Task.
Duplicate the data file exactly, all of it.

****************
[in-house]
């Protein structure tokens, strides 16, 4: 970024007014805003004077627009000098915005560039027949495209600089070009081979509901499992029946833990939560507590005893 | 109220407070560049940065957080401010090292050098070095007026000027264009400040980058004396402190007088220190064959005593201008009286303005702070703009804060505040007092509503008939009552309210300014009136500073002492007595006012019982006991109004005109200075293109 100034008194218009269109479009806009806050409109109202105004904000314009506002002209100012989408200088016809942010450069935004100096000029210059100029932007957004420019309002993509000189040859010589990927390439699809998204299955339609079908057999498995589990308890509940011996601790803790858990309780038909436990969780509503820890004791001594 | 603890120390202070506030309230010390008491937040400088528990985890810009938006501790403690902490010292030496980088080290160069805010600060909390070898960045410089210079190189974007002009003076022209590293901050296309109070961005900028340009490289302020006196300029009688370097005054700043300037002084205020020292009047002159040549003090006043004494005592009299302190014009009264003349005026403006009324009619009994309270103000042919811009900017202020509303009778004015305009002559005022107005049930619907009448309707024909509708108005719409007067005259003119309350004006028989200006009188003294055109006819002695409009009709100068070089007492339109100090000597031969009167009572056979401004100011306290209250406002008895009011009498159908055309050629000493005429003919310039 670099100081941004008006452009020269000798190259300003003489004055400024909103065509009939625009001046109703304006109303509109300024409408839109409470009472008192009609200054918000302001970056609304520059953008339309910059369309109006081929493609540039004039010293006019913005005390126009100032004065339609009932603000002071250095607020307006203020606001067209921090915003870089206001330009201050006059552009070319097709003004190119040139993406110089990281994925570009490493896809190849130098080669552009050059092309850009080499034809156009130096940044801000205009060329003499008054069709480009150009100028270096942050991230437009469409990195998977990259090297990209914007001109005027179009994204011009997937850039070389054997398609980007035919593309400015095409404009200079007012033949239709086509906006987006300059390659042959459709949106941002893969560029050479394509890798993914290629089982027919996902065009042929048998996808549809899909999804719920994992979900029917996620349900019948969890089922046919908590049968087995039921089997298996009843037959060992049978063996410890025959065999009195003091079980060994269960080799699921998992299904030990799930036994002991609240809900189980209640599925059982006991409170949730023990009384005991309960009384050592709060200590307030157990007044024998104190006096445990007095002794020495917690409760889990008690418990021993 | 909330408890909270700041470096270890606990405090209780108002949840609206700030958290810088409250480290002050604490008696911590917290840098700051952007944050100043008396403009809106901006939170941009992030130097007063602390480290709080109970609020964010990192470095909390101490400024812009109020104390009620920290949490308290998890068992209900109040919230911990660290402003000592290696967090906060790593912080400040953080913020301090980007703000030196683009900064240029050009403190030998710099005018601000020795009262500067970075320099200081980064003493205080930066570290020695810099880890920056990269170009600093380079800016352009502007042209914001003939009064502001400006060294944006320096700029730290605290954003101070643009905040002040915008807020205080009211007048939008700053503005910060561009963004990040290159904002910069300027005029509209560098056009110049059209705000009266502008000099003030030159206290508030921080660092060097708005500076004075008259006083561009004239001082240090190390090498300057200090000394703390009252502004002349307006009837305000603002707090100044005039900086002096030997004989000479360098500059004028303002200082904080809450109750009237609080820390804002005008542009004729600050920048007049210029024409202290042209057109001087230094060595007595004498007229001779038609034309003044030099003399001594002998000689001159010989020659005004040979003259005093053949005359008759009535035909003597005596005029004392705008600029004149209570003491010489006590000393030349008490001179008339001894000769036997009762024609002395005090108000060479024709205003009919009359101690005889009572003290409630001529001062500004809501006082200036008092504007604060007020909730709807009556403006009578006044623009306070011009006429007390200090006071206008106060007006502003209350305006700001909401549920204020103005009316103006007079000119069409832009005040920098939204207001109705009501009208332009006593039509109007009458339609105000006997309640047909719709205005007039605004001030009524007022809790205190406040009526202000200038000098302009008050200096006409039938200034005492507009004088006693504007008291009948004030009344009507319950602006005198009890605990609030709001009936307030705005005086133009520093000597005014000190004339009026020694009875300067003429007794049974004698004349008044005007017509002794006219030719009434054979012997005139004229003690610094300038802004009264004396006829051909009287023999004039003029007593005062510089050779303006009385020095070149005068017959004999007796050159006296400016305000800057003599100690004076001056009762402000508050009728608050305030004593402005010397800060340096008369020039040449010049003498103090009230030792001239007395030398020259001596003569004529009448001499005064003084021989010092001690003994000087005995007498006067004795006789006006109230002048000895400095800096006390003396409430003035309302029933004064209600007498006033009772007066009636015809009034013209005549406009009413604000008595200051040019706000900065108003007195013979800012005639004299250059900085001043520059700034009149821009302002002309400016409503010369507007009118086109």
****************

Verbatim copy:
[in-house]
């Protein structure tokens, strides 16, 4: 970024007014805003004077627009000098915005560039027949495209600089070009081979509901499992029946833990939560507590005893 | 109220407070560049940065957080401010090292050098070095007026000027264009400040980058004396402190007088220190064959005593201008009286303005702070703009804060505040007092509503008939009552309210300014009136500073002492007595006012019982006991109004005109200075293109 100034008194218009269109479009806009806050409109109202105004904000314009506002002209100012989408200088016809942010450069935004100096000029210059100029932007957004420019309002993509000189040859010589990927390439699809998204299955339609079908057999498995589990308890509940011996601790803790858990309780038909436990969780509503820890004791001594 | 603890120390202070506030309230010390008491937040400088528990985890810009938006501790403690902490010292030496980088080290160069805010600060909390070898960045410089210079190189974007002009003076022209590293901050296309109070961005900028340009490289302020006196300029009688370097005054700043300037002084205020020292009047002159040549003090006043004494005592009299302190014009009264003349005026403006009324009619009994309270103000042919811009900017202020509303009778004015305009002559005022107005049930619907009448309707024909509708108005719409007067005259003119309350004006028989200006009188003294055109006819002695409009009709100068070089007492339109100090000597031969009167009572056979401004100011306290209250406002008895009011009498159908055309050629000493005429003919310039 670099100081941004008006452009020269000798190259300003003489004055400024909103065509009939625009001046109703304006109303509109300024409408839109409470009472008192009609200054918000302001970056609304520059953008339309910059369309109006081929493609540039004039010293006019913005005390126009100032004065339609009932603000002071250095607020307006203020606001067209921090915003870089206001330009201050006059552009070319097709003004190119040139993406110089990281994925570009490493896809190849130098080669552009050059092309850009080499034809156009130096940044801000205009060329003499008054069709480009150009100028270096942050991230437009469409990195998977990259090297990209914007001109005027179009994204011009997937850039070389054997398609980007035919593309400015095409404009200079007012033949239709086509906006987006300059390659042959459709949106941002893969560029050479394509890798993914290629089982027919996902065009042929048998996808549809899909999804719920994992979900029917996620349900019948969890089922046919908590049968087995039921089997298996009843037959060992049978063996410890025959065999009195003091079980060994269960080799699921998992299904030990799930036994002991609240809900189980209640599925059982006991409170949730023990009384005991309960009384050592709060200590307030157990007044024998104190006096445990007095002794020495917690409760889990008690418990021993 | 909330408890909270700041470096270890606990405090209780108002949840609206700030958290810088409250480290002050604490008696911590917290840098700051952007944050100043008396403009809106901006939170941009992030130097007063602390480290709080109970609020964010990192470095909390101490400024812009109020104390009620920290949490308290998890068992209900109040919230911990660290402003000592290696967090906060790593912080400040953080913020301090980007703000030196683009900064240029050009403190030998710099005018601000020795009262500067970075320099200081980064003493205080930066570290020695810099880890920056990269170009600093380079800016352009502007042209914001003939009064502001400006060294944006320096700029730290605290954003101070643009905040002040915008807020205080009211007048939008700053503005910060561009963004990040290159904002910069300027005029509209560098056009110049059209705000009266502008000099003030030159206290508030921080660092060097708005500076004075008259006083561009004239001082240090190390090498300057200090000394703390009252502004002349307006009837305000603002707090100044005039900086002096030997004989000479360098500059004028303002200082904080809450109750009237609080820390804002005008542009004729600050920048007049210029024409202290042209057109001087230094060595007595004498007229001779038609034309003044030099003399001594002998000689001159010989020659005004040979003259005093053949005359008759009535035909003597005596005029004392705008600029004149209570003491010489006590000393030349008490001179008339001894000769036997009762024609002395005090108000060479024709205003009919009359101690005889009572003290409630001529001062500004809501006082200036008092504007604060007020909730709807009556403006009578006044623009306070011009006429007390200090006071206008106060007006502003209350305006700001909401549920204020103005009316103006007079000119069409832009005040920098939204207001109705009501009208332009006593039509109007009458339609105000006997309640047909719709205005007039605004001030009524007022809790205190406040009526202000200038000098302009008050200096006409039938200034005492507009004088006693504007008291009948004030009344009507319950602006005198009890605990609030709001009936307030705005005086133009520093000597005014000190004339009026020694009875300067003429007794049974004698004349008044005007017509002794006219030719009434054979012997005139004229003690610094300038802004009264004396006829051909009287023999004039003029007593005062510089050779303006009385020095070149005068017959004999007796050159006296400016305000800057003599100690004076001056009762402000508050009728608050305030004593402005010397800060340096008369020039040449010049003498103090009230030792001239007395030398020259001596003569004529009448001499005064003084021989010092001690003994000087005995007498006067004795006789006006109230002048000895400095800096006390003396409430003035309302029933004064209600007498006033009772007066009636015809009034013209005549406009009413604000008595200051040019706000900065108003007195013979800012005639004299250059900085001043520059700034009149821009302002002309400016409503010369507007009118086109």